4. The Carlyle (Upper East Side) – Catalin Botazatu Couture and Barbara Tfank are showing here. 5. The Waldorf-Astoria (Midtown East) – Vocce Couture, Almond Tree, and Christina Nitopi Menswear are all walking the runway here. Male models abound. 6. Soho House (Meatpacking District) – Mulberry in the library. Hotties in the lobby. 7. Tribeca Grand Hotel (Tribeca) – Form and Frank Tell are both here. 8. Morgans Hotel (Murray Hill) – Koi Suwannagate’s show is here 9. Bryant Park Hotel (Midtown West) – Natorious by Natori and Amanda Pearl are showing here, and there’s all the hubbub right outside the door. 10. Hotel on Rivington (Lower East Side) – Don the Verb inside, hot hipsters outside.

Morgans Hotels Drops the F-Bomb

imageAs in, they dropped it, yo — then they had to, well, drop it. The Morgans Hotel group, with properties in New York and Miami et cetera, allegedly was not allowed to place big ol’ “Fuck the Recession” ads in the New York Times and Wall Street Journal. Gay wedding announcements are one thing, fellows, but let’s keep the advertising pages sophisticated, all right? (So, what’s the opposite of viral advertising? Retroviral advertising?) After the jump, the ad campaign’s “memo to the recession,” which also ends with an eff.

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The Mondrian Gets Tivo

imageThe Mondrian South Beach, set to open December 1, is adding another feature to its roster: Tivo. The Mondrian opted for the deluxe Tivo package so guests will be able to record two shows while watching a third. If this pilot Tivo program goes well, look for the Tivo at all the Morgans Group Hotels, which include: New York’s Morgans Hotel, the Royalton, Hudson Hotel; Miami’s Delano, The Shore Club; Los Angeles’ Mondrian; San Francisco’s Clift Hotel; Scottsdale’s Mondrian, Las Vegas’ Hard Rock Hotel, and London’s St. Martin’s Lane and the Sanderson. All the more reason to order room service.

Industry Insiders: Jeffrey Chodorow, Fusion Fan

Jeffrey Chodorow, owner of China Grill, Asia de Cuba, Kobe Club, Ono, and other esteemed global eateries, dishes on Schrager, disses on DiSpirito, then row-row-rows his colorful boat ashore. Point of Origin: I was born in the Bronx, but my father died the year I was born, so my mother and I moved to Miami. I grew up in Miami Beach, where we lived with her sister. They were both manicurists in a Cuban barbershop, and they used to go to Havana for the weekend — which, incidentally, is how Asia de Cuba eventually came to be. I opened China Grill because I knew the Asian and Cuban pantry, so it seemed like a natural. I grew up very poor in a very wealthy Miami area where we went through school drills, hiding under our desks during the Cuban missile crisis. Some friends built a bomb shelter in their property which was nicer than our apartment! This was before Castro came in.

Occupations: With my very logical legal background, I got seduced by the restaurant business in Los Angeles. I was supposed to buy a football team, and I met this guy at Spago. The next day, I was having a meeting with the bank that had the stadium in Foxboro, and we stopped at Chinois on Main in Santa Monica. Next thing I knew, I was back in New York, opening China Grill. The guy who had the lease where I wanted the restaurant at 20th and 6th reneged, and another friend who was a broker had a space available immediately under the CBS building at 6th and 52nd. I hated it. It was shaped like a dumbbell, a big barn with a narrow corridor, but the architect said we could make it work. I made two decisions that, in hindsight, were the major factors in the success of China Grill: I moved the entrance from 52nd to 53rd, across from MoMA and the Hilton. At that time, all the customers came from the Upper East Side for the nighttime business. All my friends in the restaurant business said “Four restaurant have failed there,” and I was obligated to be open for lunch. I figured the way to get people in there for dinner was to exempt the first six months from lunch, so when it opened, it only opened for dinner. All the people at CBS complained! I needed to force people to come for dinner, and eventually opened for lunch.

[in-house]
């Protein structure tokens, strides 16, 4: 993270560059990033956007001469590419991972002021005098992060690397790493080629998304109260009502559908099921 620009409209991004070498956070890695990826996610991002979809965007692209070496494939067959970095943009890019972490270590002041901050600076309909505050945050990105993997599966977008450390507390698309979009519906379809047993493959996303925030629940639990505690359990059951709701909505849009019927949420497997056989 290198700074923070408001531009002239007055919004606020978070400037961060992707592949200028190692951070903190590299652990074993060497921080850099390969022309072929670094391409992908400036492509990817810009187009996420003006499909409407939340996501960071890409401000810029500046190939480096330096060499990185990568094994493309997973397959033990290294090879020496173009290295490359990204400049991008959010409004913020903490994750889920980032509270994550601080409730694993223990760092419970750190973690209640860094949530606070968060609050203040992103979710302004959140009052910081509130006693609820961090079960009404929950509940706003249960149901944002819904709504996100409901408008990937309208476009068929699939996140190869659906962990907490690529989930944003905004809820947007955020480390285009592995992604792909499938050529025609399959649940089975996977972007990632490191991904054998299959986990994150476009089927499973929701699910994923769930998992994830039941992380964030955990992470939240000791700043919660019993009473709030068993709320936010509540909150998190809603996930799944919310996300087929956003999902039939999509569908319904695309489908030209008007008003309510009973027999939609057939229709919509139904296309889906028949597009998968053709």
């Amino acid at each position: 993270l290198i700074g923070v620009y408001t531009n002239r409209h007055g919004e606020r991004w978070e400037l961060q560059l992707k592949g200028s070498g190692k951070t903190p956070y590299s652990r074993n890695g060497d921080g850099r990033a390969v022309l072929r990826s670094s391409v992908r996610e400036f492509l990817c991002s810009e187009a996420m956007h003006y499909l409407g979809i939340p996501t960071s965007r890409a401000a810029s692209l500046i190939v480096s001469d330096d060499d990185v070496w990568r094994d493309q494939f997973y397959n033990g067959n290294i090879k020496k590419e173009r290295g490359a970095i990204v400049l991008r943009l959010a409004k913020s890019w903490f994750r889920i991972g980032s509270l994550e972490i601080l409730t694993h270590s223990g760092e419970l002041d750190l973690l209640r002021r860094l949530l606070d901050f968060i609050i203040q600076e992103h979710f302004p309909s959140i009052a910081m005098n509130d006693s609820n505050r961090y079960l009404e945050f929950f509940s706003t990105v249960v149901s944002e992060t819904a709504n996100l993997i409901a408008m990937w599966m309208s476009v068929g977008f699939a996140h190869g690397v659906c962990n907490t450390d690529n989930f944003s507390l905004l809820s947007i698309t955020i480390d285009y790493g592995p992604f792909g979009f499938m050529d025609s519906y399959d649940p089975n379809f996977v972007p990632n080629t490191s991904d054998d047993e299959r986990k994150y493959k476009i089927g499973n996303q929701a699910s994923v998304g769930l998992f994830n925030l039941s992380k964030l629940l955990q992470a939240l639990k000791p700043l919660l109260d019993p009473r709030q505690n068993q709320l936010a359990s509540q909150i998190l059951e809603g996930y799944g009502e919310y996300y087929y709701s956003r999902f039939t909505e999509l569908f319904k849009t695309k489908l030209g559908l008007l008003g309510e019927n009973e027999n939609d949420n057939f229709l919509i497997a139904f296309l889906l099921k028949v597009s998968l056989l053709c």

Everybody in the industry speculates that you and Ian Schraeger met in jail. Yes? No? This whole episode is a weird story-in-a-story. By 1987, Ian Schraeger and Steve Rubell were already out of the Morgans Hotel and into the Royalton; their financiers were doing a building up on 6th Avenue. They were supposed to do the restaurant with Brian McNally, but they couldn’t get a liquor license (Brian didn’t have any money at the time), so they wanted to meet me. They came and asked if I’d like to do 44 in the Royalton for them. I met Steve first. We share a passion for Twizzlers licorice, and there was a jar in his office. Then I met Ian. They both told me the story of how the Royalton was going to be the next generation of a social gathering. The whole thing sort of seduced me into the mix. It was like oil and water, but they put up all of the money for everything but the liquor license. I don’t know why this was, but Ian said, “We’ll put up all the money for the hotel, and you put up all of the money to open the restaurant (payroll, graphics, etc).” There was a hitch. They wanted me to buy a Phillipe Starck hostess stand, a kind of Winged Victory of burled walnut that was tapered from the top down. It cost $30,000. Ian said, “Look, Jeff, if you want to do the deal, you’ve got to buy the stand.” It was impractical, there was no top, there was no drawer space, there was no place for the phone — I had to put Velcro on it — but it was a gorgeous piece of furniture. I put the stand next to the hotel column, so when you enter the hotel, you look down the blue carpet and see this beautiful piece of furniture.